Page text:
DACA To Resume After Court Blocks Trump Administration

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The Department of Homeland Security on Saturday said it would resume accepting renewals for DACA, the Obama-era program that protects young immigrants from deportation. This follows last week’s decision by a federal court blocking the Trump administration’s plan to end the program. Josh Gerstein, a POLITICO reporter who has been following the DACA story, joins Hari Sreenivasan to discuss.

Full Transcript

HARI SREENIVASAN:

Politico reporter Josh Gerstein has been following the DACA story. He joins me now from Washington D.C. So what is the status of DACA application today?

JOSH GERSTEIN:

Well, people that want to renew their expiring DACA permits, which are basically work permits, allow them to work legally in the United States, are basically getting another chance to do that – either if they missed the earlier deadline or if they’re among those people whose permits are set to expire after March 5th, which was really when the bulk of the shutdown of this program was going to begin to kick in as ordered by President Trump. Those people now can go ahead, send in a check for $ 495 and renew their DACA status, which could get them another two years of protection from deportation as well as the right to work legally in the U.S.

HARI SREENIVASAN:

I’m assuming, that the administration is unhappy with this particular court’s findings and that they will challenge it. So is there a possibility that this process could be frozen again?

JOSH GERSTEIN:

Yeah, it definitely could be halted again. The administration has said they’re going to continue to fight the litigation which led to this court order restoring the DACA program but curiously so far we haven’t yet seen an appeal or request to stay the order. It sounds like at least for the foreseeable next few days or few weeks they’re going to begin offering these renewals again while the Justice Department decides on a legal strategy to keep fighting this.

HARI SREENIVASAN:

Put this in context of the conversations that are happening on Capitol Hill between members of Congress and trying to hammer out something? And of course where the president stands?

JOSH GERSTEIN:

Well you know not all immigration advocates were really excited about this decision from the judge restoring the DACA program. In part because they felt that it might undercut the impetus, the momentum on Capitol Hill, towards cutting a deal. You had business leaders weighing in over the course of the past week saying it was essential to resolve this DACA issue. And so kind of it was a mixed bag of reaction when the judge’s order came out. Of course, there’s a third possibility and that is that we sort of roll into this March 5th deadline that the administration had set and the president has suggested that he might take some further executive action to to protect DAKA recipients. So all those options seem to be on the table right now.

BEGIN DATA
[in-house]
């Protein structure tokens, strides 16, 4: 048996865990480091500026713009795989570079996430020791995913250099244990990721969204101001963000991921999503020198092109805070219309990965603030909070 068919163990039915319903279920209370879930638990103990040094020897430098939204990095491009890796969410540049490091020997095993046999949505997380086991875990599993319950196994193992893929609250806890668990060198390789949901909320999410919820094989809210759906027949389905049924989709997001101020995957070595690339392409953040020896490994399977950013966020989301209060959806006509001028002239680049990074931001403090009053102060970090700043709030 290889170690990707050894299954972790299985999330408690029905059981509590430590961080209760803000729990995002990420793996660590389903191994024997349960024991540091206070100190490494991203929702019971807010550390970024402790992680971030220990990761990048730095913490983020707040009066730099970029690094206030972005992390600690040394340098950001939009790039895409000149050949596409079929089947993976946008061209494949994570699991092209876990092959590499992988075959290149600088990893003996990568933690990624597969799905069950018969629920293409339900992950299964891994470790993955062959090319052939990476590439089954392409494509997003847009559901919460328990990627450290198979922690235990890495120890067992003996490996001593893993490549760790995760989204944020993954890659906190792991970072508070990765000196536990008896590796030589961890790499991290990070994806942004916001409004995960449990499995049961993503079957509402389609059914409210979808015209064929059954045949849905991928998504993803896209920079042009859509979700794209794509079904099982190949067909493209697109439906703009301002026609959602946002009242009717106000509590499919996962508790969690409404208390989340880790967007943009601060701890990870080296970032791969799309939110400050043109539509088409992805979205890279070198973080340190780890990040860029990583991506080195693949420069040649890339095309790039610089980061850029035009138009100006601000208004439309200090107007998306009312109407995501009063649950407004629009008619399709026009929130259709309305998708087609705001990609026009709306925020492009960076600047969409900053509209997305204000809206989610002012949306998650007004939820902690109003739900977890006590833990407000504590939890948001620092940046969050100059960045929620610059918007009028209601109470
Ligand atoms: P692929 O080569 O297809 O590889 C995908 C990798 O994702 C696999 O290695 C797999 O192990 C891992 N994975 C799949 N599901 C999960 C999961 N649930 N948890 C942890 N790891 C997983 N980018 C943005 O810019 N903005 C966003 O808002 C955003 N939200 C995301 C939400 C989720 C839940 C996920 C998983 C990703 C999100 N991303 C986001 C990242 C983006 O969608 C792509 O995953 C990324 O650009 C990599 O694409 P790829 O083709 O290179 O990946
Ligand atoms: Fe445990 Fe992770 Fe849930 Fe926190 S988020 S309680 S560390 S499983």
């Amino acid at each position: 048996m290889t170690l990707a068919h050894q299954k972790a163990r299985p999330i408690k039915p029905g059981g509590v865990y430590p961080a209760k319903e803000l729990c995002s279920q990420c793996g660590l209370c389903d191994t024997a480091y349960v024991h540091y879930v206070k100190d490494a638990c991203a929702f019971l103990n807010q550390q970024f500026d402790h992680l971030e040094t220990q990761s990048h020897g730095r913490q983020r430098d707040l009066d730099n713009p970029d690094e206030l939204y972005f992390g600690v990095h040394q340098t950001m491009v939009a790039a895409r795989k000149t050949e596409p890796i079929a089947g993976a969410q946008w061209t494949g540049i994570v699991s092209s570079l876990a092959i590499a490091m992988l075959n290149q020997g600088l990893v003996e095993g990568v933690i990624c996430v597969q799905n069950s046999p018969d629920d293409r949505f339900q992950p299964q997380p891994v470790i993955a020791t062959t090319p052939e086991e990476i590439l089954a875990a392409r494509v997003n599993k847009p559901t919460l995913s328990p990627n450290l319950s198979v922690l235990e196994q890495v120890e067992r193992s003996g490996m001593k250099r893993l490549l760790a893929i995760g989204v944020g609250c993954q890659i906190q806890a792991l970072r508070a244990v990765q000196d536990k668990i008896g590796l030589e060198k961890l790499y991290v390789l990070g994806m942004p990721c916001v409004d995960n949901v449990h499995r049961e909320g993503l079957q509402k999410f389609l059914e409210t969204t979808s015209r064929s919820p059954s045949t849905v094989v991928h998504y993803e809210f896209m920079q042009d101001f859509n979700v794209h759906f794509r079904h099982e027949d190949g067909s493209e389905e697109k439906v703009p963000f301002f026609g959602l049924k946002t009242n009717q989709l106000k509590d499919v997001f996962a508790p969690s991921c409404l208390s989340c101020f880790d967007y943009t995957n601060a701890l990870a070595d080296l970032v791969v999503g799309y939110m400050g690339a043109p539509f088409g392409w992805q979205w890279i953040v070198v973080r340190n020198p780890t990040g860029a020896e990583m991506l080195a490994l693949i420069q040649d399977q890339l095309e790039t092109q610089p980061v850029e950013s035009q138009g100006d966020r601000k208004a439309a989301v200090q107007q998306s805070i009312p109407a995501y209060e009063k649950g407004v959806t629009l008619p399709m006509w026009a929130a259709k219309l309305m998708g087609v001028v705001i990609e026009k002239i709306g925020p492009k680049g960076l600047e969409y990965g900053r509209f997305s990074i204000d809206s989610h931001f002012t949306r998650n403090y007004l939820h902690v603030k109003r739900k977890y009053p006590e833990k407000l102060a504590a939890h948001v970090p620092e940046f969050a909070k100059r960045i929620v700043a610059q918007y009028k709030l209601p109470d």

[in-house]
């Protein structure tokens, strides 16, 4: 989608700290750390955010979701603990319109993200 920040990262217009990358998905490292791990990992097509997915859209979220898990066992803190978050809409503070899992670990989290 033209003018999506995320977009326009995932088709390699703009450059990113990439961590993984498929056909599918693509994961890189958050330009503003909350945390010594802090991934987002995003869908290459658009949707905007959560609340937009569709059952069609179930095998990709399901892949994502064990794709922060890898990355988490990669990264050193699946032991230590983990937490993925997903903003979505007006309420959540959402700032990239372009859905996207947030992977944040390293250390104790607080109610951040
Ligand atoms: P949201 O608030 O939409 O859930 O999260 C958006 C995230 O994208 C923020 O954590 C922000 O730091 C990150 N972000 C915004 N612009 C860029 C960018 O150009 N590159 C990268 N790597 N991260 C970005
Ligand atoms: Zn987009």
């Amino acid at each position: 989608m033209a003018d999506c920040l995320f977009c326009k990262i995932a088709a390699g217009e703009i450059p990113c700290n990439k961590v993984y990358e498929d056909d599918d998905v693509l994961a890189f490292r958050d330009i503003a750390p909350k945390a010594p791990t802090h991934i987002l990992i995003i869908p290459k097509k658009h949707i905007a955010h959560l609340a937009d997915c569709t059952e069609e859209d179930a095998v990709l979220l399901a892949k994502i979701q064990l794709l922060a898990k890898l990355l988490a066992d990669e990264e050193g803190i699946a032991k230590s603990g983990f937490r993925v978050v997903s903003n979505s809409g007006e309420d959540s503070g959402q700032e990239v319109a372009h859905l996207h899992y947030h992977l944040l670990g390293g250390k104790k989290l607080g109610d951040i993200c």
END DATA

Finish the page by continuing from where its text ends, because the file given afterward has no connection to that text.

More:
HARI SREENIVASAN:

And at the same time there seems to be pressure on the left and from the progressive wing of the Democratic Party to say, take this as a clean deal on its own. Don’t bundle up DACA and Dreamers and their fate with border protection and temporary protection status and the wall?

JOSH GERSTEIN:

Yeah I’ve heard a lot of liberals including some of the people behind the litigation which led to the court order. The attorney general of California, Xavier Becerra, come out and say yeah, don’t take a bad deal Democrats – you know we should just do a clean renewal of DACA, maybe something could be done on border security but we shouldn’t be doing a wall. And I think even more controversial is what the Trump administration wants to pull into this in terms of addressing the chain migration or family reunification policies. If you get into that area you’re really talking about a pretty dramatic revision to laws that have been in place for 50 years here in the United States governing immigration. And you know Dianne Feinstein, senator from California and others have said to try to open that up on the very tight timeline of trying to do a DACA deal could be very difficult but that is the administration’s official position.

HARI SREENIVASAN:

Finally, how unusual is it that the judge lays out this order on a Tuesday and then on Friday, he sort of takes a look at the possible motivations and says that perhaps President Trump’s, you know what he says, racist views or race based views on these things could have played a role in this.

JOSH GERSTEIN:

It was really interesting to see the judge come in with his second order particularly because Trump’s racial views had been back in the news at the very top of the national agenda again as a result of his comments about countries overseas. Certainly a very interesting injection of the racial issue into the national debate.

HARI SREENIVASAN:

All right Josh Gerstein, senior White House correspondent and reporter for Politico, thanks so much.

JOSH GERSTEIN:

Thank you. Anytime.

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DACA To Resume After Court Blocks Trump Administration

The Department of Homeland Security on Saturday said it would resume accepting renewals for DACA, the Obama-era program that protects young immigrants from deportation. This follows last week’s decision by a federal court blocking the Trump administration’s plan to end the program. Josh Gerstein, a POLITICO reporter who has been following the DACA story, joins Hari Sreenivasan to discuss.

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